Hood surname statistics
The hypothesis was considered that the Hod/ Hode/Hudd/Hood surname is of Scottish or Yorkshire origin. Robin/Robyn is supposedly a contraction of Robert [French phonetic Rober] which is a particularly Scottish first name. It was widely used and introduced by the Norman-French, it is not a Christian name. Professor James C. Holt noted that the diminutive Robin was more popular than the name Robert in the 1200's. Certainly Robert would have become a more popular name from the time of Robert de Bruce onwards. Hood is a very common surname in Scotland and some northern English counties [i.e. Yorkshire and Durham]. In fact the magnitude of the Hood surname background in each county is higher in Scotland than England. To demonstrate this each county was surveyed in the 1881 census [CD-ROM] for people born with the Hod/ Hode/Hudd/Hood surname. These results might lead us to consider a more Northerly origin for the balladic hero.
Hood names born in Britain in 1881
census with following dissection by county:
The distribution of Hood surnames, Northern England and Scotland 1881 census by county
1. Once double counting by the software is removed the grand total for Britain is 14686 this does not tally with the value of 9115 found by requesting a total. Thus there may still be some census areas with some enumerations counted twice or more [Southampton, I.O.W. and Hampshire were counted three times]. This is due to their divisional names being changed, e.g. Forfar is also classified under Angus in the census. This is a search command problem with the CD-ROM software,
England produced three anomalous zones. Firstly, London  with Kent  and Wiltshire  these last two can be seen as 'spokes of a wheel' with the hub centred on London.
Secondly Yorkshire  with Durham  and Northumberland . Thirdly, Staffordshire  with a ridge to Warwickshire  and Gloucestershire  and 208 in Leicestershire.
There is a substantially large area of low values between the Staffordshire-Warwickshire- Gloucestershire nucleus and London, probably as a result of the regional pull of the capital, a vacuu of Hood surnames.
2. The number of persons with the surname Hood in Scotland is close,
but sightly more than that for England [once multiple counting has
been removed] which would not be expected if the source of the name was
England. There have been large Scottish migrations to America, parts of
the British Empire and to England, particularly London before the 1881
census. One nucleus for the growth of the surname was Angus which had
the second highest recording in Scotland  with Perthshire  &
3. Yorkshire had the highest number of Hood surnames of any county
in England but we must take into account that Yorkshire is the largest
of the English counties. Nottinghamshire by contrast has very few.
Other significant anomalies occur in Staffordshire,Warwickshire &
4. Although Wales is awarded the honour of inventing the longbow, this country had very few Hood surnames recorded in 1881. The longbow was reputed to be the favourite weapon of "Robin Hood" the outlaw, although the early ballads do not refer to longbows. The longbow was made popular by Edward I, "The Hammer of Scotland" when he used Welsh bowmen against the Scots* although it was most likely first brought into military circles by "Strongbow", Richard FitzRichard De Clare in the 1100's.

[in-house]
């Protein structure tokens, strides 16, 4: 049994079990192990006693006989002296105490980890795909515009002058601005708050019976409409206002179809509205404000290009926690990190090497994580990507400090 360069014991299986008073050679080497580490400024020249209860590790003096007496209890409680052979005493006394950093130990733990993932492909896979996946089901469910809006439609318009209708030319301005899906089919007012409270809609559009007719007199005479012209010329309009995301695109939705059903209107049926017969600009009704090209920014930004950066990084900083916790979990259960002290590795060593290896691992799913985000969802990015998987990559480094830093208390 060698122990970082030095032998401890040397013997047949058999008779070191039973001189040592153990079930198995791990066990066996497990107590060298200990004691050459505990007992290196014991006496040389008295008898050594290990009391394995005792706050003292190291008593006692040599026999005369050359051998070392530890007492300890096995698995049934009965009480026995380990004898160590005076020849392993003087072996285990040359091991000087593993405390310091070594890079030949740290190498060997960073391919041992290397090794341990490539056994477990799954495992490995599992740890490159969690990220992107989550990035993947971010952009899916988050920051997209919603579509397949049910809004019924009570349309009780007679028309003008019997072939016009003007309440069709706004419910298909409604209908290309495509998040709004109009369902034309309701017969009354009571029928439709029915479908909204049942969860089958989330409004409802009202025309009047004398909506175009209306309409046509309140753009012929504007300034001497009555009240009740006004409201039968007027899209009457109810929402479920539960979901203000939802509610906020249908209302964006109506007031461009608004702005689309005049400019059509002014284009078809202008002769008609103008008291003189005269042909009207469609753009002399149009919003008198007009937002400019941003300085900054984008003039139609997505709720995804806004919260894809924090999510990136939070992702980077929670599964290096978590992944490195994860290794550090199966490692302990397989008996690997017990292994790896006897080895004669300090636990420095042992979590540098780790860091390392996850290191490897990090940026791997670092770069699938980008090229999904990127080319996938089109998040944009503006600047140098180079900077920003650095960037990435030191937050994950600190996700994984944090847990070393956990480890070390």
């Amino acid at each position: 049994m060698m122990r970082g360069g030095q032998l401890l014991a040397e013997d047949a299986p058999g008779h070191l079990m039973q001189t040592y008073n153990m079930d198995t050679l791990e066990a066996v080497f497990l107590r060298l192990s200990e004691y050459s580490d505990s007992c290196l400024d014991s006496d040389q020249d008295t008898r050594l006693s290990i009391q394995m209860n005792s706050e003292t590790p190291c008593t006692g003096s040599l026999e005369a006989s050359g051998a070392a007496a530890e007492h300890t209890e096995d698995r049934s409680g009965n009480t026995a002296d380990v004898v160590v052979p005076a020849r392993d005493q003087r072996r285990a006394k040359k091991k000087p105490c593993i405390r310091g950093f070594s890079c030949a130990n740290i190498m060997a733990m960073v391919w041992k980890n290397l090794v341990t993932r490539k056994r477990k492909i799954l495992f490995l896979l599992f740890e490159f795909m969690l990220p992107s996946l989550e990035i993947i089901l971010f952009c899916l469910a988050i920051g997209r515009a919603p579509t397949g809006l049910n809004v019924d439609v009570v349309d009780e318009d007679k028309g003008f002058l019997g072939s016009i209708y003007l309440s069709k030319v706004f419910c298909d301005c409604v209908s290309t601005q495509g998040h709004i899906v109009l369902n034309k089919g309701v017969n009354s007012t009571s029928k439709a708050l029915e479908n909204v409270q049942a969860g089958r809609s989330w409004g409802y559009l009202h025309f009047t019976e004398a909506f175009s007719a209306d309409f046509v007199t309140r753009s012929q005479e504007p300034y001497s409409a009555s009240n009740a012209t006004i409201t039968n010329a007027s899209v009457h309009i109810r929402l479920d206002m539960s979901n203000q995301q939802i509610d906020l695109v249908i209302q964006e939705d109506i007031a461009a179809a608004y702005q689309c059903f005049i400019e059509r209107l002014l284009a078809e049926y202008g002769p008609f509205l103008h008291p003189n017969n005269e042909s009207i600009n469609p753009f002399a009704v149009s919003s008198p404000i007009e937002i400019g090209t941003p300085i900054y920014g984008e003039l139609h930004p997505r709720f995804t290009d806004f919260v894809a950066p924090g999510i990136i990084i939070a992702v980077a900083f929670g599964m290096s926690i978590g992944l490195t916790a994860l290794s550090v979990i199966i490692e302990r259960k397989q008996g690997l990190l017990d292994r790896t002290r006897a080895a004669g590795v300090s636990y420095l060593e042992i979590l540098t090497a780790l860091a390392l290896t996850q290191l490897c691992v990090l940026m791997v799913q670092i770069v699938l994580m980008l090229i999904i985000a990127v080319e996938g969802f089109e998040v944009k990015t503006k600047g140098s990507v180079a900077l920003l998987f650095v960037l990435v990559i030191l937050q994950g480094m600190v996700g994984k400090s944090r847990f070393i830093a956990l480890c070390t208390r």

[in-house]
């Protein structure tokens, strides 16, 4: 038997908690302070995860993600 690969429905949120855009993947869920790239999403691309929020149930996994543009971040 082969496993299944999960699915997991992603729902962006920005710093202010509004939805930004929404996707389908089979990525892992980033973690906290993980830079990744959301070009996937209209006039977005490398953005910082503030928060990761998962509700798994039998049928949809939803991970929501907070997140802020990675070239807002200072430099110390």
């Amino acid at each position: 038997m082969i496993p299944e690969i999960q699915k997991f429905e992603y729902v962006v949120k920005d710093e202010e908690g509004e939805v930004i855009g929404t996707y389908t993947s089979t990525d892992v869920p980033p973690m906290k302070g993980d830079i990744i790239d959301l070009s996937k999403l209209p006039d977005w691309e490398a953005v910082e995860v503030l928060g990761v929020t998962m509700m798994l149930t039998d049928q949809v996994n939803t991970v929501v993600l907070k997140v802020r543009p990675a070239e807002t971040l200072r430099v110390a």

5. Staffordshire has an unusual
concentration of Hood surnames, this may be due to the attraction
of "The Potteries" a destination for labour in the 1700-1800's. Burslem
a suburb of Stoke on Trent has the highest count of Hood surnames in
Staffordshire. In Staffordshire there are also place-names associated
with Anthony Munday's plays, Loxley near Uttoxeter and Huntington, West of Cannock Chase. Chartley was a
castle held by Ranulf De Blondeville, 4th Earl of Chester, whilst
a little further North is Hilderstone near which lay the lands of the
FitzOdo family during the 1100's.
Plotting the concentrations of Hood surnames in the 1881 census for Yorkshire on a map, we get a distribution shown below:
This distribution shows major concentrations in
we examine Yorkshire and Staffordshire in detail for the 1881 census
we identify two distinct regions for the family name, each centred on
their own county, Staffordshire and Yorkshire. It is evident that the
industrialisation of each of these counties had an effect upon the distribution
of this surname.
There could be a number of places where the Hood surname developed but there appears to be strong statistical and geographical evidence [albeit from a census taken some 500 years after the conjectured time of the outlaw "Robin Hood"] that the name originated in Scotland and then 'hop-scotched' into the Northern counties, Northumberland, Durham and Yorkshire. We might also theorise that Staffordshire,Warwickshire and Gloucestershire were centres of growth for the surname. Certainly Nottinghamshire cannot make any major claim although this would not pre-empt the notion that the outlaw operated here. The question arises, did the surname, so popular in some counties, help to promote the folkloric origins of the surname or was our legendary hero a member of one of the branches of Hood?
§ Further recent investigation of this issue has been undertaken which indicates that the Hood/Hod/Hode surname is a perfectly legitimate surname but it is not the name of the person upon whom the ballad hero was based. The ballad name is not the name of the real-life hero who inspired the Robin Hood ballads.
* Note: "Scotch" is a drink!
1. Hallam E., [Ed.] The Plantagenet Encyclopaedia, Tiger Books, London, 1996.
2. Source for data: 1881 British Census and National Index. [CD-ROM]
Copyright © Tim Midgley 2003 revised 23rd February 2009.